Editor’s Note: The following first appeared in the University of Iowa’s Hawk Talk Daily, an e-newsletter that offers a daily look at the Iowa Hawkeyes, delivered free each morning to thousands of fans of the Hawkeyes worldwide. To receive daily news from the Iowa Hawkeyes, sign up HERE.
IOWA CITY, Iowa — Podiums, periods, rivalries, whatever it may be — University of Iowa head wrestling coach Tom Brands likes to finish on top.
When it comes to in-state supremacy, Hawkeye wrestling has been the heavy star on top of the Whoville Christmas tree.
Iowa has won the last 12 meetings against Iowa State and aims to run its streak to 13 when the Cyclones visit Carver-Hawkeye Arena on Saturday at 7 p.m. (CT).
That’s 12 wins in 11 years (Iowa swept a pair of duals in 2009-10). Iowa State’s last victory was on Dec. 5, 2004. George W. Bush was 33 days removed from a being elected to a second presidential term. Tom Brands was living in Blacksburg, Virginia, with six career duals wins to his credit (last week he won his 200th career dual), and four Hawkeyes in Saturday’s probable lineup were in second grade.
“I know it’s the big in-state rivalry,” said Pennsylvania native Michael Kemerer, who was one week from celebrating his eighth birthday the last time the Cyclones prevailed. “I got to see the meet last year and I’ve seen the football and basketball rivalries. I know it’s a pretty big deal and I’m excited to be a part of it.”
Kemerer, ranked No. 4 at 157 pounds, is one of six Hawkeyes set make their Cy-Hawk Series debut. Phillip Laux (133), Topher Cartron (141), Cashe Wilcke (197) and Steven Holloway (285) will wrestle at their respective weights, and the Hawkeyes list two rookies at 165 — redshirt freshman Joey Gunther and true freshman Alex Marinelli.
The Cyclones will also introduce a number of wrestlers to the rivalry, but how many remains to be seen. Iowa State lists 18 names on its probable lineup, and only six have Cy-Hawk experience.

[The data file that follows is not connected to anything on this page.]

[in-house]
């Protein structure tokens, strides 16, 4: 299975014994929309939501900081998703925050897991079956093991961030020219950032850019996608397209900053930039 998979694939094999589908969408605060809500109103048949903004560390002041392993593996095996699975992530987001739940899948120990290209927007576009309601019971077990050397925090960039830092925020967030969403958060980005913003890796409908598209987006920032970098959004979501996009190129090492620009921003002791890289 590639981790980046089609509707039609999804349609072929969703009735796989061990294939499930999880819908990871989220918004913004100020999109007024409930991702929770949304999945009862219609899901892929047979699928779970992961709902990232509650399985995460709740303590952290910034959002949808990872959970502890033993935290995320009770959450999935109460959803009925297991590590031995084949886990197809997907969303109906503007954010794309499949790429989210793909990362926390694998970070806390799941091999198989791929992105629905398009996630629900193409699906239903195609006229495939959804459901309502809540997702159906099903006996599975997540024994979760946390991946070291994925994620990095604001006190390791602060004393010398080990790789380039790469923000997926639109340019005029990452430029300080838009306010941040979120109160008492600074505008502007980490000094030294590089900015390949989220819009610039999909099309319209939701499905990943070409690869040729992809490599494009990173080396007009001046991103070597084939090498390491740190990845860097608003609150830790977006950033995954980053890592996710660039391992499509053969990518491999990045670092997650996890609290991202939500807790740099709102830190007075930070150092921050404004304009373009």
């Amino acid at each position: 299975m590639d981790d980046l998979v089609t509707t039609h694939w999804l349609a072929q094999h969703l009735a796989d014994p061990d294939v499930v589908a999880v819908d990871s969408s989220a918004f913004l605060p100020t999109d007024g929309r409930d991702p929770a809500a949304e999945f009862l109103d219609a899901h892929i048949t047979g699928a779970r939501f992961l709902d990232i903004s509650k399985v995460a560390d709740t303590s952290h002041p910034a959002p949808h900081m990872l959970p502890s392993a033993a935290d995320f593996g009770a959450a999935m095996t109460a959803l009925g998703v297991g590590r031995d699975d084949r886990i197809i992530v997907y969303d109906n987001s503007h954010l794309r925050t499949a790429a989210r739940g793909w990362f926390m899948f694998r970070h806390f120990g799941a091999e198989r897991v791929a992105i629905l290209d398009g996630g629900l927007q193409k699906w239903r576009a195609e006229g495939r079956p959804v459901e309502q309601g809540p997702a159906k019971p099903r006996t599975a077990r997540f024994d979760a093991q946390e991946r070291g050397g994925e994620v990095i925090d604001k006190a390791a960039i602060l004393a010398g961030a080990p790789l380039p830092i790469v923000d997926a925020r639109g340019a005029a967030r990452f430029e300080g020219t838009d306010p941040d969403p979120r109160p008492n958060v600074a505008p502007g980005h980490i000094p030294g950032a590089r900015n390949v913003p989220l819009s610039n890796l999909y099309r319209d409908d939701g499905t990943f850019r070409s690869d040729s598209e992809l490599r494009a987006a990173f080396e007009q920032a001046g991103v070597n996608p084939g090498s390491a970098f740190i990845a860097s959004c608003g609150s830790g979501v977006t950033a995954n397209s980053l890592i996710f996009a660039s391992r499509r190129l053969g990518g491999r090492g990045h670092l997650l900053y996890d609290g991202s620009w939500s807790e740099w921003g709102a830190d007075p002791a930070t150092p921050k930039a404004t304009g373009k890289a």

What that means is both teams have young guys who had little to do with the past results.
“They’re after the same thing we are; we have to be ready,” said Brands, who is 11-0 all-time against Iowa State. “There is going to be 10 matches contested in this dual meet and we have to be ready for every one of them at the highest level.”
Iowa will be without two-time NCAA finalist Cory Clark, who is 3-0 all-time in the Cy-Hawk Series, and heavyweight Sam Stoll, who recorded a fall in his lone Cy-Hawk appearance last season. But the Hawkeyes will have All-Americans Thomas Gilman (125), Brandon Sorensen (149), Alex Meyer (174), and Sammy Brooks (197).
That quartet has a combined eight Cy-Hawk Series appearances and has never seen the result swing any direction but toward the Hawkeyes. In 2010, the schools introduced the Dan Gable Traveling Trophy to the rivalry and it’s found a permanent home in Iowa City ever since.
“It’s another meet,” said Sorensen, a native of Cedar Falls, Iowa, and the nation’s second-ranked 149-pounder. “You get up for it and it’s always good to see the Hawkeyes come away with it. That’s the goal and let’s keep it that way. Let’s give them no hope. Let’s keep the score wide — lopsided and one-sided.”
“They’ve been vocal about being able to knock us off, or the time is coming and we know it and they know it,” Brands said. “That’s something I remember and we’ll remind our guys of that. The bottom line is you go out you don’t get too hyped; relax and wrestle your match. Do what you do best.”
Tickets to Saturday’s dual are available at hawkeyesports.com. Admission for adults is $15, youth 18-and-younger is $10. UI students and youth 18-years-old and younger are admitted free of charge, but everyone must have a ticket.
Iowa Corn Cy-Hawk Series
2016-17 marks the sixth year Iowa Corn has sponsored the Cy-Hawk Series, which tracks the head-to-head match-ups between the two universities, with each victory earning points toward the overall series championship. Iowa Corn developed the CORN: IT’S EVERYTHING campaign to educate consumers about all the amazing things that come from corn. Corn is used to make more than 4,000 everyday products – everything from bacon cheeseburgers, to soap and lipstick, fireworks and even fuel for your vehicle! It all contains corn and is grown by farmers in our great state.